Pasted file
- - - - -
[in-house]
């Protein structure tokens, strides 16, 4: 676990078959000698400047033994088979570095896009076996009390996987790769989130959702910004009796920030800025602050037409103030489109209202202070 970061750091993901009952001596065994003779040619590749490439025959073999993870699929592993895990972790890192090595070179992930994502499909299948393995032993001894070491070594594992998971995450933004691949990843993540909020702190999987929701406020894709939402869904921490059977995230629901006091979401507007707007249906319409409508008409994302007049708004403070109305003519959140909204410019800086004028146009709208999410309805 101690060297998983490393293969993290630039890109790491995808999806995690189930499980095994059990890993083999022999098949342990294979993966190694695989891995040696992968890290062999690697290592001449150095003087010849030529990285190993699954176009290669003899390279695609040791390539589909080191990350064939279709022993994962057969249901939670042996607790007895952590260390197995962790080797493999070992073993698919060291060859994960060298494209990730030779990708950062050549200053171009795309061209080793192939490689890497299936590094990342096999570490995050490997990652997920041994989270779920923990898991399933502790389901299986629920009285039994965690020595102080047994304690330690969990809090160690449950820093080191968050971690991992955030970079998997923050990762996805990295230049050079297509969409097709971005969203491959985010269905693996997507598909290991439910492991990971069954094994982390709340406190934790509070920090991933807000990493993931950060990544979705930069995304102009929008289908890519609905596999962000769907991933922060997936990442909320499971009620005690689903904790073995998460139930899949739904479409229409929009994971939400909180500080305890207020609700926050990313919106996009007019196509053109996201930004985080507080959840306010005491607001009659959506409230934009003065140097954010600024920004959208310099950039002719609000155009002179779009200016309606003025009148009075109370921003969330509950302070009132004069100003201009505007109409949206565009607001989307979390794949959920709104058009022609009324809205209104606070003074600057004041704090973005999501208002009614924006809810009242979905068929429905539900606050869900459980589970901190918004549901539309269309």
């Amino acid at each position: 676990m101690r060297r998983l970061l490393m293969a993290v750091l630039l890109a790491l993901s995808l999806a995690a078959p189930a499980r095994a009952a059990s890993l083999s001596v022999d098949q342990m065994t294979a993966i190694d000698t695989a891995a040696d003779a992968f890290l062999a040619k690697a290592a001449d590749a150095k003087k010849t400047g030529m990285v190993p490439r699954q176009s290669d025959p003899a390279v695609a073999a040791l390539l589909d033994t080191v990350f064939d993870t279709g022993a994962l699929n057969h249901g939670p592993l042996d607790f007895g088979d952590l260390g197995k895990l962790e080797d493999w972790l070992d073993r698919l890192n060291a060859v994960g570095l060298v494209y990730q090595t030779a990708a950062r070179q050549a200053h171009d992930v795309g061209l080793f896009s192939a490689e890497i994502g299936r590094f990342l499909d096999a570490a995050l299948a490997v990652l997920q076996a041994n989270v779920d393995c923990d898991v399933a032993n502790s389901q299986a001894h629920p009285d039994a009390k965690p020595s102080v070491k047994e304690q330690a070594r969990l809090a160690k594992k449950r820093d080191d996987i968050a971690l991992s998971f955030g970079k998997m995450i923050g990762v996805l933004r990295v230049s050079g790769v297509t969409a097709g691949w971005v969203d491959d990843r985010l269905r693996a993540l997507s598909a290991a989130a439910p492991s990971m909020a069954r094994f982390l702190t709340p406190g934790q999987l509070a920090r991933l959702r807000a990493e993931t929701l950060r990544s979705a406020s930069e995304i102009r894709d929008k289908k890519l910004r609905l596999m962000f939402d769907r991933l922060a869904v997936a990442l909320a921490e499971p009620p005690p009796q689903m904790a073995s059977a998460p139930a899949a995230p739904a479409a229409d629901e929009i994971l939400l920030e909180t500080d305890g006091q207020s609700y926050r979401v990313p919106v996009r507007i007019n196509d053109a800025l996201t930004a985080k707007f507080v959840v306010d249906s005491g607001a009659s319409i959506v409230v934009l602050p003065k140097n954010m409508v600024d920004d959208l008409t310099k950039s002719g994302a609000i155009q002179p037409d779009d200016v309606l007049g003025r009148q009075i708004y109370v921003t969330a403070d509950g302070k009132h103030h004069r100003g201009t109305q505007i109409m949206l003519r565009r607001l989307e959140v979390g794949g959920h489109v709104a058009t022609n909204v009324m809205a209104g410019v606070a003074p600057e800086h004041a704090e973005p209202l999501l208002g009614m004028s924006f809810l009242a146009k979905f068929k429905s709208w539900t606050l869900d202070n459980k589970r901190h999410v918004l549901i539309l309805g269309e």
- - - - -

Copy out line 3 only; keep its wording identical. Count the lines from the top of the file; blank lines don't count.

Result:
């Amino acid at each position: 676990m101690r060297r998983l970061l490393m293969a993290v750091l630039l890109a790491l993901s995808l999806a995690a078959p189930a499980r095994a009952a059990s890993l083999s001596v022999d098949q342990m065994t294979a993966i190694d000698t695989a891995a040696d003779a992968f890290l062999a040619k690697a290592a001449d590749a150095k003087k010849t400047g030529m990285v190993p490439r699954q176009s290669d025959p003899a390279v695609a073999a040791l390539l589909d033994t080191v990350f064939d993870t279709g022993a994962l699929n057969h249901g939670p592993l042996d607790f007895g088979d952590l260390g197995k895990l962790e080797d493999w972790l070992d073993r698919l890192n060291a060859v994960g570095l060298v494209y990730q090595t030779a990708a950062r070179q050549a200053h171009d992930v795309g061209l080793f896009s192939a490689e890497i994502g299936r590094f990342l499909d096999a570490a995050l299948a490997v990652l997920q076996a041994n989270v779920d393995c923990d898991v399933a032993n502790s389901q299986a001894h629920p009285d039994a009390k965690p020595s102080v070491k047994e304690q330690a070594r969990l809090a160690k594992k449950r820093d080191d996987i968050a971690l991992s998971f955030g970079k998997m995450i923050g990762v996805l933004r990295v230049s050079g790769v297509t969409a097709g691949w971005v969203d491959d990843r985010l269905r693996a993540l997507s598909a290991a989130a439910p492991s990971m909020a069954r094994f982390l702190t709340p406190g934790q999987l509070a920090r991933l959702r807000a990493e993931t929701l950060r990544s979705a406020s930069e995304i102009r894709d929008k289908k890519l910004r609905l596999m962000f939402d769907r991933l922060a869904v997936a990442l909320a921490e499971p009620p005690p009796q689903m904790a073995s059977a998460p139930a899949a995230p739904a479409a229409d629901e929009i994971l939400l920030e909180t500080d305890g006091q207020s609700y926050r979401v990313p919106v996009r507007i007019n196509d053109a800025l996201t930004a985080k707007f507080v959840v306010d249906s005491g607001a009659s319409i959506v409230v934009l602050p003065k140097n954010m409508v600024d920004d959208l008409t310099k950039s002719g994302a609000i155009q002179p037409d779009d200016v309606l007049g003025r009148q009075i708004y109370v921003t969330a403070d509950g302070k009132h103030h004069r100003g201009t109305q505007i109409m949206l003519r565009r607001l989307e959140v979390g794949g959920h489109v709104a058009t022609n909204v009324m809205a209104g410019v606070a003074p600057e800086h004041a704090e973005p209202l999501l208002g009614m004028s924006f809810l009242a146009k979905f068929k429905s709208w539900t606050l869900d202070n459980k589970r901190h999410v918004l549901i539309l309805g269309e």